George Michael: Outed review – The lack of remorse from those who wrenched star out of the closet is staggering
At the height of his fame, George Michael had two options – both bad. If the pop superstar had told the world he was gay in the 1980s, his screaming, adoring, grabby female fans might have been afraid to touch him. Misinformation about Aids had begun to seep into society. Coming out, though, would have at least meant that he was free. If the Wham! singer hid his sexuality, he’d be the subject of relentless rumour and press intrusion and, when it finally became impossible to conceal it any longer, he’d be faced with accusations of hypocrisy for living a double life, for decades, in the public eye. The path he took, in the end, was the latter, but it all imploded in 1998 when he was arrested in a Los Angeles public toilet for “lewd conduct” (he was cruising for sex with men). That incident, and the media frenzy that ensued, is the subject of Channel 4’s heart-wrenching yet frustratingly incomplete documentary, George Michael: Outed.
The two-parter, which arrives seven years after Michael’s death aged 53, combines never-before broadcast audio of the singer with extensive interviews with his cousin Andros Georgiou and Michael’s long-time partner Kenny Goss. Memories of Michael’s angst and fragility are still very raw for them both, with Georgiou at one point reaching for a bottle of beer to distract from the tears filling his eyes. Goss speaks of the disparity between Michael the stage performer, overflowing with confidence, and Michael the introvert, as he sometimes was in private. And Georgiou talks of how “99 per cent of George’s life was public, but he had to have that 1 per cent” – his sexuality – to himself.
But the tabloid press wouldn’t allow him that. Twenty-five years on, journalists from The Sun,the News of the World and US gossip rag Splash all give interviews with a staggering lack of remorse. “Your misfortune is our fortune,” says Splash’s founder, Kevin Smith, as he proudly recalls the publication’s motto. Fleet Street was not a gay-friendly place at the time either, with one Sun journalist saying of Michael’s humiliation at the hands of the papers: “What did he expect?” There is a particularly icky moment when one paparazzo and one editor, almost drooling with excitement, reminisce about one of their car chases in pursuit of Michael, and their nine-page exposé on his cruising habits. Michael’s response? His 1998 hit “Outside”, which transformed what the papers called his “shame” into a defining moment of gay liberation.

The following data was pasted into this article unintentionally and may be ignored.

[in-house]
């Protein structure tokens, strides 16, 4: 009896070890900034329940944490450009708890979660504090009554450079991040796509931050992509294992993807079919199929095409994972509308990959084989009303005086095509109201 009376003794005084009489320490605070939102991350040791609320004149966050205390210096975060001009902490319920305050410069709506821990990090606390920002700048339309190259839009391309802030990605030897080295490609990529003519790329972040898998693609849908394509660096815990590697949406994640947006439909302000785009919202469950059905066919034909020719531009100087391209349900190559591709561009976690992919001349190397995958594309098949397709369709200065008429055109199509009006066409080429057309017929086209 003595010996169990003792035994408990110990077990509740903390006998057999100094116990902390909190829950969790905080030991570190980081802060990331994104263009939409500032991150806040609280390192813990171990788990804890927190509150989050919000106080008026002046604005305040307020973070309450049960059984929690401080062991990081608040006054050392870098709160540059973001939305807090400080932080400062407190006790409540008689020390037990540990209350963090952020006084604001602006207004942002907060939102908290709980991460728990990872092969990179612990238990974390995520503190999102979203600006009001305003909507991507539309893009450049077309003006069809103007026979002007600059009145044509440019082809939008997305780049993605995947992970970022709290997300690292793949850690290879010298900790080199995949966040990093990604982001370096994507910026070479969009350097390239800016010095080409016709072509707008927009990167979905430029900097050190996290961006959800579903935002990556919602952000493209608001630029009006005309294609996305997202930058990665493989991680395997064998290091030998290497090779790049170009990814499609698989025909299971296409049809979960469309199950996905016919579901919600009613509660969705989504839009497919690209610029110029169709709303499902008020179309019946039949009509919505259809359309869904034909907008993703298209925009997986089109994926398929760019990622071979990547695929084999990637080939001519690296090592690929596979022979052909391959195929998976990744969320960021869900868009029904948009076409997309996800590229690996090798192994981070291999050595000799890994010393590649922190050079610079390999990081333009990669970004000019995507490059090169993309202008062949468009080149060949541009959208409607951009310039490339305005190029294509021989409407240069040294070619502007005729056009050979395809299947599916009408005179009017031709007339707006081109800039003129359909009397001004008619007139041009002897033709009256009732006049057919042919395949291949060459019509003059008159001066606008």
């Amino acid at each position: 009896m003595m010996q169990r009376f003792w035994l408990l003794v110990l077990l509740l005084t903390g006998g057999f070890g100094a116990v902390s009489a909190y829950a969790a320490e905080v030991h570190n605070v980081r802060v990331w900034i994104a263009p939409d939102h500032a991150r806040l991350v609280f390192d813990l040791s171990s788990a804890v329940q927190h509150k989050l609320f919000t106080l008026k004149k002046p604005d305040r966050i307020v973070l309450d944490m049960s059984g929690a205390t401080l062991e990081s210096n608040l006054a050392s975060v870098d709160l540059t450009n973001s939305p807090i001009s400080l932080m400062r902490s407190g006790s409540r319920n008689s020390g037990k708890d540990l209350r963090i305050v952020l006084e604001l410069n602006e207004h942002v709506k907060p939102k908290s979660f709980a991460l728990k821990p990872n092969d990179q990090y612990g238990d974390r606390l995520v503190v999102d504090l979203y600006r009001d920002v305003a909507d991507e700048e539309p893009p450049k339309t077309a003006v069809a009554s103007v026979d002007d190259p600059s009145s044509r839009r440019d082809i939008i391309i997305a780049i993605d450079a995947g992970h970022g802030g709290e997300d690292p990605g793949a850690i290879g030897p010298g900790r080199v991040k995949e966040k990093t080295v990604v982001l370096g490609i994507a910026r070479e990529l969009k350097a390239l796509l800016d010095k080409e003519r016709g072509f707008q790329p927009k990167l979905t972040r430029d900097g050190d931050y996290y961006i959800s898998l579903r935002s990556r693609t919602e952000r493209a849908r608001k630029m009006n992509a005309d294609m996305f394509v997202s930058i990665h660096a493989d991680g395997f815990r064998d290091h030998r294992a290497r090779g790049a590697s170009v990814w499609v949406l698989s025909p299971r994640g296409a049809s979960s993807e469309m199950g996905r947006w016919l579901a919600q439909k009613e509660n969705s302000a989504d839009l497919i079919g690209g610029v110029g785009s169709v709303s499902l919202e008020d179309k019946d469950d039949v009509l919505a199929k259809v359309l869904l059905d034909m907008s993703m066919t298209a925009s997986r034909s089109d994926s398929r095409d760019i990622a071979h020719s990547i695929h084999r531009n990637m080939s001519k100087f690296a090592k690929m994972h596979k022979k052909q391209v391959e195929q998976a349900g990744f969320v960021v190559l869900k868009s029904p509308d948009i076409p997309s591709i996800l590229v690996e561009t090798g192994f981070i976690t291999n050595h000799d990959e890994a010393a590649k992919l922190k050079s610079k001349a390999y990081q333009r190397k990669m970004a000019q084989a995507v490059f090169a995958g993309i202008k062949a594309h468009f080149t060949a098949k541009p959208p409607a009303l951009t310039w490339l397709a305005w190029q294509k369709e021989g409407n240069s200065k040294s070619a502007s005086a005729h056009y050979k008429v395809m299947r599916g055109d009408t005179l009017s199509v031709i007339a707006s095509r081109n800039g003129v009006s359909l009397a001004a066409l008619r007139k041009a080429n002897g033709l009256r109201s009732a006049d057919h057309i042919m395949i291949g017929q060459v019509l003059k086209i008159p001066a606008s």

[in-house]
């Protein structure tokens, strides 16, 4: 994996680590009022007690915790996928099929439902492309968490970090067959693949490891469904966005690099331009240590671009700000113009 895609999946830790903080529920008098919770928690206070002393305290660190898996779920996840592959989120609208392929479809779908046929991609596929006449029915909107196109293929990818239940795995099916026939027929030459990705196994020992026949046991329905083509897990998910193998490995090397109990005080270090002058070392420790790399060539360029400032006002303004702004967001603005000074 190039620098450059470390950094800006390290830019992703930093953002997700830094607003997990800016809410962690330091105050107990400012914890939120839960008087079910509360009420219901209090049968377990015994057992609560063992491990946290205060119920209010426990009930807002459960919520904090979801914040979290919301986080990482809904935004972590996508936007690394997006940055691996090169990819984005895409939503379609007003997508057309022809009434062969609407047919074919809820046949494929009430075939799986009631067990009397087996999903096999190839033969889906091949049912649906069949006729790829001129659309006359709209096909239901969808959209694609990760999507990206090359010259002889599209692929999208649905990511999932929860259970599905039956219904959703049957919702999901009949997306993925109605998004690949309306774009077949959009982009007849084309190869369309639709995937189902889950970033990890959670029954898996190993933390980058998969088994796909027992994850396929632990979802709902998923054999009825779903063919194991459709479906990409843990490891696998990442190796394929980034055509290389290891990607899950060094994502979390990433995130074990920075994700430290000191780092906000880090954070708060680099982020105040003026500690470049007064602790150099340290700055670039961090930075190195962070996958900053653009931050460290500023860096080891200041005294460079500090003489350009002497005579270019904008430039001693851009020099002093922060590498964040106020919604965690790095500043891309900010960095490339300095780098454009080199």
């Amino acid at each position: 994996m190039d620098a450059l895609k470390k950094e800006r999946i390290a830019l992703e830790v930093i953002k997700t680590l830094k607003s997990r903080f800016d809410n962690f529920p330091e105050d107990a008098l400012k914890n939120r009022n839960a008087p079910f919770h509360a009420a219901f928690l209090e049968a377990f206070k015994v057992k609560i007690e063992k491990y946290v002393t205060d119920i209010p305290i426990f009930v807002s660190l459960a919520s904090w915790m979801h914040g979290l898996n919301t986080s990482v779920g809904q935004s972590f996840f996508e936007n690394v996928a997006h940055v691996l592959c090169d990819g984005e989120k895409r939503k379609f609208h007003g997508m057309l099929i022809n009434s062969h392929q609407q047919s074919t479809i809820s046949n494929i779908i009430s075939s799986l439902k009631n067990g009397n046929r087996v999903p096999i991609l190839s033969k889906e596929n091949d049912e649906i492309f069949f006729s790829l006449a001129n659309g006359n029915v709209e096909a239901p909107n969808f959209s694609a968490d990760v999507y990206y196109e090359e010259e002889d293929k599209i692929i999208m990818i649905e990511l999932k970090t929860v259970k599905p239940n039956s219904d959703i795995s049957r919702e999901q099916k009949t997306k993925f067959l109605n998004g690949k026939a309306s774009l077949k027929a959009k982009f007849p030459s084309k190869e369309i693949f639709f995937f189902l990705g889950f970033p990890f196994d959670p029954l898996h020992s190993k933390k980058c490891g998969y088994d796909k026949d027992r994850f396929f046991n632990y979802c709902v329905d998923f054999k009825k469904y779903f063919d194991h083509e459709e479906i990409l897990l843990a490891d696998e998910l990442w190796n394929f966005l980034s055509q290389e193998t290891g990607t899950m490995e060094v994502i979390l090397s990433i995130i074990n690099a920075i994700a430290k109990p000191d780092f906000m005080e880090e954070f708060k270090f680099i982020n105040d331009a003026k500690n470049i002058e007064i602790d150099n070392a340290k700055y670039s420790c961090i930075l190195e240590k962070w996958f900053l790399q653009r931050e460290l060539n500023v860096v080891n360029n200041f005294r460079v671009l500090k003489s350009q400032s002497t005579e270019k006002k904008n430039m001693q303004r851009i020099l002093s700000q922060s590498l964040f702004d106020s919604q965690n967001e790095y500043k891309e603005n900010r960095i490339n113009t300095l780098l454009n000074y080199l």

The comments from the journalists who outed Michael come in stark contrast to those from today’s prominent gay musicians, such as Olly Alexander and Will Young, who are appalled by the Nineties headlines they read. Michael’s gay contemporaries are also interviewed about meeting him in the Eighties when underground queer culture was starting to flourish. DJ Fat Tony says he knew immediately that the star was gay. “I’m not being funny,” he says bluntly, “but he was wearing espadrilles and three-quarter-length jeans. All the signs were there.”
In the documentary’s most beautiful, moving – but much too fleeting – moment, ordinary men who have been outed, such as social workers and doctors, give interviews about the destructive impact this violation had on their lives. One, recalling being outed three decades ago, begins to weep. A whole episode could have, and perhaps should have, been dedicated to these accounts, but they are rushed through.
The absence of Andrew Ridgeley, the other half of Wham! and one of Michael’s closest friends, is conspicuous. His name is not uttered in the series and no explanation is offered for why, but it appears that he is making a separate documentary about the singer with Netflix.
These missed opportunities aside, George Michael: Outed is a crucial addition to the growing canon of documentaries about the mistreatment of celebrities – even if the perpetrators in this one may have failed to recognise their own cruelty.